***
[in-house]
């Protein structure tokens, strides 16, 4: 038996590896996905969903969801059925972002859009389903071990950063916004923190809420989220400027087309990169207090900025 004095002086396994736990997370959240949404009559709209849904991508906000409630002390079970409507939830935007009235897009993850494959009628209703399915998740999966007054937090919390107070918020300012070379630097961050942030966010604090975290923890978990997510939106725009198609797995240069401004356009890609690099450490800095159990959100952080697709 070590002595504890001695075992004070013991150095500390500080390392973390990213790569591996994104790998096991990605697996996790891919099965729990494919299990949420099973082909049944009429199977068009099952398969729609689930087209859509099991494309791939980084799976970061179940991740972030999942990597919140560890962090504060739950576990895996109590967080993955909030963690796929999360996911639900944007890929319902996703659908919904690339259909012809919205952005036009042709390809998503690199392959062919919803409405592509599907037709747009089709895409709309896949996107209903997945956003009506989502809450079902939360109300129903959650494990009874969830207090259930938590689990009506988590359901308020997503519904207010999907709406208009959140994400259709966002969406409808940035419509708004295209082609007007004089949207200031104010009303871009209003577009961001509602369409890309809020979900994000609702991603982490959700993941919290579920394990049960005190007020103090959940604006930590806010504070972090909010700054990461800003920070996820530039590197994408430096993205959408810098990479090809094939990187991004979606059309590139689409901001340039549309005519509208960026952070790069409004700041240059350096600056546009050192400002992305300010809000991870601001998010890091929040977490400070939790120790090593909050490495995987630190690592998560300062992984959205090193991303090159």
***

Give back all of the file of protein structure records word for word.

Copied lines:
[in-house]
């Protein structure tokens, strides 16, 4: 038996590896996905969903969801059925972002859009389903071990950063916004923190809420989220400027087309990169207090900025 004095002086396994736990997370959240949404009559709209849904991508906000409630002390079970409507939830935007009235897009993850494959009628209703399915998740999966007054937090919390107070918020300012070379630097961050942030966010604090975290923890978990997510939106725009198609797995240069401004356009890609690099450490800095159990959100952080697709 070590002595504890001695075992004070013991150095500390500080390392973390990213790569591996994104790998096991990605697996996790891919099965729990494919299990949420099973082909049944009429199977068009099952398969729609689930087209859509099991494309791939980084799976970061179940991740972030999942990597919140560890962090504060739950576990895996109590967080993955909030963690796929999360996911639900944007890929319902996703659908919904690339259909012809919205952005036009042709390809998503690199392959062919919803409405592509599907037709747009089709895409709309896949996107209903997945956003009506989502809450079902939360109300129903959650494990009874969830207090259930938590689990009506988590359901308020997503519904207010999907709406208009959140994400259709966002969406409808940035419509708004295209082609007007004089949207200031104010009303871009209003577009961001509602369409890309809020979900994000609702991603982490959700993941919290579920394990049960005190007020103090959940604006930590806010504070972090909010700054990461800003920070996820530039590197994408430096993205959408810098990479090809094939990187991004979606059309590139689409901001340039549309005519509208960026952070790069409004700041240059350096600056546009050192400002992305300010809000991870601001998010890091929040977490400070939790120790090593909050490495995987630190690592998560300062992984959205090193991303090159």